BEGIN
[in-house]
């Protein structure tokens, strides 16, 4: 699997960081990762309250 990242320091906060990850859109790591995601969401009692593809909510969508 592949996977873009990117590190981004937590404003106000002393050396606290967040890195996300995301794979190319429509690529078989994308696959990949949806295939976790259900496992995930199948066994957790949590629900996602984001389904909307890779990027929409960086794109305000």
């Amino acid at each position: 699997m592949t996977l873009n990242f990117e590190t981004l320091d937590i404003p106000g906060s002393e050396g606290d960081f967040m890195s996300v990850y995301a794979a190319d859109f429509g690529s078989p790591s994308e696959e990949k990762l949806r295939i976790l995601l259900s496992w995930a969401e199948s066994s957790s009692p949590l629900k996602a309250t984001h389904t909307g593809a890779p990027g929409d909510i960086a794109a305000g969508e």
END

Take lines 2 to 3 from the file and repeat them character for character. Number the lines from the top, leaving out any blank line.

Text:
């Protein structure tokens, strides 16, 4: 699997960081990762309250 990242320091906060990850859109790591995601969401009692593809909510969508 592949996977873009990117590190981004937590404003106000002393050396606290967040890195996300995301794979190319429509690529078989994308696959990949949806295939976790259900496992995930199948066994957790949590629900996602984001389904909307890779990027929409960086794109305000």
């Amino acid at each position: 699997m592949t996977l873009n990242f990117e590190t981004l320091d937590i404003p106000g906060s002393e050396g606290d960081f967040m890195s996300v990850y995301a794979a190319d859109f429509g690529s078989p790591s994308e696959e990949k990762l949806r295939i976790l995601l259900s496992w995930a969401e199948s066994s957790s009692p949590l629900k996602a309250t984001h389904t909307g593809a890779p990027g929409d909510i960086a794109a305000g969508e």